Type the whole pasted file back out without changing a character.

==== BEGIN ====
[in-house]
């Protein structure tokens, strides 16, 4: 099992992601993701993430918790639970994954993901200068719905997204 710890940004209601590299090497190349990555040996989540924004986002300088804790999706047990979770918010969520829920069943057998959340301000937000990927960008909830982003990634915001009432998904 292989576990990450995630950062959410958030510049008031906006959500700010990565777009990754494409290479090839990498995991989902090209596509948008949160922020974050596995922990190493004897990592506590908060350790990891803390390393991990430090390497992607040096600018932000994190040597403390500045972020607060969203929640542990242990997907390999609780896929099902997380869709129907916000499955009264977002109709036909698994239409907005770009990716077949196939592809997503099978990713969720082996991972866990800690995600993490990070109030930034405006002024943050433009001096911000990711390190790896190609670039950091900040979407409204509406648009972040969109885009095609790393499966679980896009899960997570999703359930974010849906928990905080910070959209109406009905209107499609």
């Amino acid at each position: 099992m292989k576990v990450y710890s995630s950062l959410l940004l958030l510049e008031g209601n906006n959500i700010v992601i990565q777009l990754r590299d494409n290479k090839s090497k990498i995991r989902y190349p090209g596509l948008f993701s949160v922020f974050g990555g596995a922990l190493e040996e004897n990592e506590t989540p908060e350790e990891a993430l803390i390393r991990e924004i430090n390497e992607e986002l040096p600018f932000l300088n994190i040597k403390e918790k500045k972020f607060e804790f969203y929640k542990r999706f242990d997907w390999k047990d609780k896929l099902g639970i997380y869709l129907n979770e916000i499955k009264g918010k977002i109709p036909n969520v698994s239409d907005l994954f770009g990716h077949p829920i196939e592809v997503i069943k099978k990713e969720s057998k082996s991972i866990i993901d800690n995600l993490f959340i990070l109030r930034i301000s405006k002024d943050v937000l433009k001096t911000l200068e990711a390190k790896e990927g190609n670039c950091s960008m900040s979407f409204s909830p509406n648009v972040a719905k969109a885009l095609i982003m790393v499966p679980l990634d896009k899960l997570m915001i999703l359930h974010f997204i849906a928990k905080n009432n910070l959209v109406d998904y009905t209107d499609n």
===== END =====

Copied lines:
[in-house]
């Protein structure tokens, strides 16, 4: 099992992601993701993430918790639970994954993901200068719905997204 710890940004209601590299090497190349990555040996989540924004986002300088804790999706047990979770918010969520829920069943057998959340301000937000990927960008909830982003990634915001009432998904 292989576990990450995630950062959410958030510049008031906006959500700010990565777009990754494409290479090839990498995991989902090209596509948008949160922020974050596995922990190493004897990592506590908060350790990891803390390393991990430090390497992607040096600018932000994190040597403390500045972020607060969203929640542990242990997907390999609780896929099902997380869709129907916000499955009264977002109709036909698994239409907005770009990716077949196939592809997503099978990713969720082996991972866990800690995600993490990070109030930034405006002024943050433009001096911000990711390190790896190609670039950091900040979407409204509406648009972040969109885009095609790393499966679980896009899960997570999703359930974010849906928990905080910070959209109406009905209107499609």
């Amino acid at each position: 099992m292989k576990v990450y710890s995630s950062l959410l940004l958030l510049e008031g209601n906006n959500i700010v992601i990565q777009l990754r590299d494409n290479k090839s090497k990498i995991r989902y190349p090209g596509l948008f993701s949160v922020f974050g990555g596995a922990l190493e040996e004897n990592e506590t989540p908060e350790e990891a993430l803390i390393r991990e924004i430090n390497e992607e986002l040096p600018f932000l300088n994190i040597k403390e918790k500045k972020f607060e804790f969203y929640k542990r999706f242990d997907w390999k047990d609780k896929l099902g639970i997380y869709l129907n979770e916000i499955k009264g918010k977002i109709p036909n969520v698994s239409d907005l994954f770009g990716h077949p829920i196939e592809v997503i069943k099978k990713e969720s057998k082996s991972i866990i993901d800690n995600l993490f959340i990070l109030r930034i301000s405006k002024d943050v937000l433009k001096t911000l200068e990711a390190k790896e990927g190609n670039c950091s960008m900040s979407f409204s909830p509406n648009v972040a719905k969109a885009l095609i982003m790393v499966p679980l990634d896009k899960l997570m915001i999703l359930h974010f997204i849906a928990k905080n009432n910070l959209v109406d998904y009905t209107d499609n």